Thread: check it out
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Old 9th October 2003, 19:21   #34
J. Burnaway
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Join Date: Apr 2002
Location: California, USA
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It's easy for people who don't pay mortgages and have never had to make that payment while unemployed to make fun, but the fact is, most everyone lives up to their level of income, no matter what it is. Perhaps one family is pulling in 100K a year, and another family is pulling in 60K a year. That doesn't mean that the family making more is socking away 40K a year. More likely they live in a bigger house and are making bigger payments on that house. People don't plan on losing their job, or at least most people don't. When you lose your job, the funny thing is that the bills keep coming, and they don't get any smaller.

Working at Burger King is not going to make up for the lost income, and you make think it's easy to get a job at Burger King, but I'll bet it's not. Why would they want to hire someone who is so ridiculously overqualified that they will most likely still be looking for a job and leave as soon as they get one. Not a good long term strategy for Burger King. Also, when you are unemployed, you need to devote yourself to hunting for another job, not flipping burgers.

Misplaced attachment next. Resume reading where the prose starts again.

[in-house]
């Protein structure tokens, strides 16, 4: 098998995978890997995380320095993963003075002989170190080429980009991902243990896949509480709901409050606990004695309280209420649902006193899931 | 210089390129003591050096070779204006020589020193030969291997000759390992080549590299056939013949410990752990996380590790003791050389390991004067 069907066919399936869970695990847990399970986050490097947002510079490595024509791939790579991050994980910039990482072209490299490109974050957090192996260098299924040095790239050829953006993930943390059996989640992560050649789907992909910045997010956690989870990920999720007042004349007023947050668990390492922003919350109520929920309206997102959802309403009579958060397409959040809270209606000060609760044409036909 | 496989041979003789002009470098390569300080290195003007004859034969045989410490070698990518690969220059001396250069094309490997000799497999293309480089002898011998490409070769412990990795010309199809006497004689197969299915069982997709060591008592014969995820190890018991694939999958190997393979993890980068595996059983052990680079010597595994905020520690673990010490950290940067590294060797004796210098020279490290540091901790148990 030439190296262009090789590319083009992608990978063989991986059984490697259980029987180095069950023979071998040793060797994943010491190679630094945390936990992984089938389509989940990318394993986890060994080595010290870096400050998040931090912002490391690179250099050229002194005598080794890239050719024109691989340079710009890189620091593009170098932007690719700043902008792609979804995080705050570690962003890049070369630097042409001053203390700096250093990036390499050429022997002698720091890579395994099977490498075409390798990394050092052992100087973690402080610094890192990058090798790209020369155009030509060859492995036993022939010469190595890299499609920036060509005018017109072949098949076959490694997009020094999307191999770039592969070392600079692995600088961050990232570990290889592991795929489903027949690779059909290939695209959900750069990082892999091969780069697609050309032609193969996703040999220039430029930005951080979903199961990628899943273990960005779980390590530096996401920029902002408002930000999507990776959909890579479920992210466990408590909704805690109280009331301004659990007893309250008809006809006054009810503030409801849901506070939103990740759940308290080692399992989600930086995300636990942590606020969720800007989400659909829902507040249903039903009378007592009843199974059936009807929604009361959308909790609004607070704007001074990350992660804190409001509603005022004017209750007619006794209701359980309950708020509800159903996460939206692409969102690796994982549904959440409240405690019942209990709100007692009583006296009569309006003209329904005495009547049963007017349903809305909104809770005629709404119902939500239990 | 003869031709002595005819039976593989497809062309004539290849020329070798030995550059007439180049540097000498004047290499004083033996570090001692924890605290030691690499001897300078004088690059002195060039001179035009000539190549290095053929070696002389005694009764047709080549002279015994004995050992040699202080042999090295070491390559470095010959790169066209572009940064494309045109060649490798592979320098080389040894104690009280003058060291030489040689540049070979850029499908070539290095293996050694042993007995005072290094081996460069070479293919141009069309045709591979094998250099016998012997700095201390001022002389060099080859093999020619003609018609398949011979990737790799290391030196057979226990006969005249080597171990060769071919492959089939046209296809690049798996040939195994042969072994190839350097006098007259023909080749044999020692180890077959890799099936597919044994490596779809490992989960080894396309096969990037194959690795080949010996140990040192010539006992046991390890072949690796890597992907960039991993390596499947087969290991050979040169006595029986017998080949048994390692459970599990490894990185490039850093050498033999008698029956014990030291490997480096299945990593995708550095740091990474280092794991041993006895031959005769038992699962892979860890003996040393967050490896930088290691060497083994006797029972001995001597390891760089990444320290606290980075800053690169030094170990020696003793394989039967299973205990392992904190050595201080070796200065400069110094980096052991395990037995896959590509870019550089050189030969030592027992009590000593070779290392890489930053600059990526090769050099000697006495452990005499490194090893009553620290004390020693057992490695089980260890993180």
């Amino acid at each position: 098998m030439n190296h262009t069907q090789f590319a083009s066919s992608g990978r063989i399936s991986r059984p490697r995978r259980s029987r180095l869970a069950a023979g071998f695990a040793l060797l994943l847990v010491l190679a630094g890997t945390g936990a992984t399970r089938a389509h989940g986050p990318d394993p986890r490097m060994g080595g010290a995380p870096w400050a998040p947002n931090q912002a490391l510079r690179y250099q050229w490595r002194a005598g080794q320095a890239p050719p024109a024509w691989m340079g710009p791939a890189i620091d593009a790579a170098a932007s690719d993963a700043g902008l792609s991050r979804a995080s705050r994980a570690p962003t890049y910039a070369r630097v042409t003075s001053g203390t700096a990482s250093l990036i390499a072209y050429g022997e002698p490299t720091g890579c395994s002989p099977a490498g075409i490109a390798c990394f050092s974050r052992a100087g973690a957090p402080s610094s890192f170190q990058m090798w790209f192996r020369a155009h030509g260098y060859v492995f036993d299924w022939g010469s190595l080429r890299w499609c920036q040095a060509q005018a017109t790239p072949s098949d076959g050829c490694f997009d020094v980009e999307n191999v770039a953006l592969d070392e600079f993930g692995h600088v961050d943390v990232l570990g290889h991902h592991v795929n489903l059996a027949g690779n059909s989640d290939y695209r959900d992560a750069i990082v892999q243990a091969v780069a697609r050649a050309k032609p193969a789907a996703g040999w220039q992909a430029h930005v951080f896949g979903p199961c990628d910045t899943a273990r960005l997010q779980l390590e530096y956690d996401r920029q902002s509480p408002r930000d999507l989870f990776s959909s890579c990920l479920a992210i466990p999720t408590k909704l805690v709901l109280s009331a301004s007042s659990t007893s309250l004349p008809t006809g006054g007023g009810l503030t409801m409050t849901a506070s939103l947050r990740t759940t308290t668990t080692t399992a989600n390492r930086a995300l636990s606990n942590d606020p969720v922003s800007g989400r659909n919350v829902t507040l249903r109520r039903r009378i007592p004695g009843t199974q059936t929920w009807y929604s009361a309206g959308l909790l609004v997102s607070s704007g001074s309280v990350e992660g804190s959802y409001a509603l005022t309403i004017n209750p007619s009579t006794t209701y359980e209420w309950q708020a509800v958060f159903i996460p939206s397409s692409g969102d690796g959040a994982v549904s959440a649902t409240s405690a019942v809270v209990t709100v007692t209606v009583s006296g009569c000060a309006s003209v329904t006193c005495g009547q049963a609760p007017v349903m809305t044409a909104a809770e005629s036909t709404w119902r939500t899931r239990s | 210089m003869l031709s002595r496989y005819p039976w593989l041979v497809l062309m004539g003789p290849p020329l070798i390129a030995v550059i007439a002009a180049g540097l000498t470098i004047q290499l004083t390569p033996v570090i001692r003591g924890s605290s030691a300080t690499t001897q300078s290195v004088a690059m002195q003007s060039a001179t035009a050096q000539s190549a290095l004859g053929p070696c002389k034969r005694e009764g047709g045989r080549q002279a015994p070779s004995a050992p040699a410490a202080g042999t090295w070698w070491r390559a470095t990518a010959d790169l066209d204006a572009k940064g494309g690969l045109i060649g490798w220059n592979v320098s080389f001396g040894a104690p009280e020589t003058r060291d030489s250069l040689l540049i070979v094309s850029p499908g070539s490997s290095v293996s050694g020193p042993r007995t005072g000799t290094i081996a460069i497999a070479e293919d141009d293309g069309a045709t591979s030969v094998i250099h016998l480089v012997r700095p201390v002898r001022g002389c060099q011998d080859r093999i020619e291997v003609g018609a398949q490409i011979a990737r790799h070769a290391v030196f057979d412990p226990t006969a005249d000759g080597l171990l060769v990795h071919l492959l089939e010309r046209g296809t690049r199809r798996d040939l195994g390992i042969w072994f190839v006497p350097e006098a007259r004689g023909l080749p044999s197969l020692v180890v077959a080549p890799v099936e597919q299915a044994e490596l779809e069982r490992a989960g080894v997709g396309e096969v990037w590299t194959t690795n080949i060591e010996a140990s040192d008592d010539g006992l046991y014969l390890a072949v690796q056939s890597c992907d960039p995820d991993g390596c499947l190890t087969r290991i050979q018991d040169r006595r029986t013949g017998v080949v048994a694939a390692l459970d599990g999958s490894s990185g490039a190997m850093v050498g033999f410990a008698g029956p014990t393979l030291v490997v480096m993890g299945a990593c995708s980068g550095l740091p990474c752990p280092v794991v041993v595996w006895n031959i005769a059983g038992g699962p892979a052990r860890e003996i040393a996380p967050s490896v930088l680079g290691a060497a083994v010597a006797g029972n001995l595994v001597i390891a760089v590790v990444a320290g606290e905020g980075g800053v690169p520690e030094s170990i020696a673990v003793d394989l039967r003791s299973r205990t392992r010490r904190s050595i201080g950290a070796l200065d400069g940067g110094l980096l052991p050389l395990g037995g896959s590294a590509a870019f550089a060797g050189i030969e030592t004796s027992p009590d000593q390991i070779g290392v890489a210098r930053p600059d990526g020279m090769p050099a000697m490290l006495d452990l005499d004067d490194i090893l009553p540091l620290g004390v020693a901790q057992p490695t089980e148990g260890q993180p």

Unemployment payments are intended to allow a person to look for a new job - they aren't intended to cover a CEO for two weeks until he can get that busboy job at the local steakhouse. Also, you don't know what you are talking about if you are comparing unemployment payments with disability payments. Disability payments are usually some percentage of your usual wage, something like 75%. Unemployment payments are usually $300-$400 a week. That might sound like a lot to some, but if you have a $1700 mortgage to make, that eats up the whole thing.

In other words, it's easy for the college student with a paid-for education to scoff, because that person hasn't dealt with the real world yet. Come back and talk to me after you are out of school, with a family to support, house payments, utility bills, grocery bills, car payments, etc.
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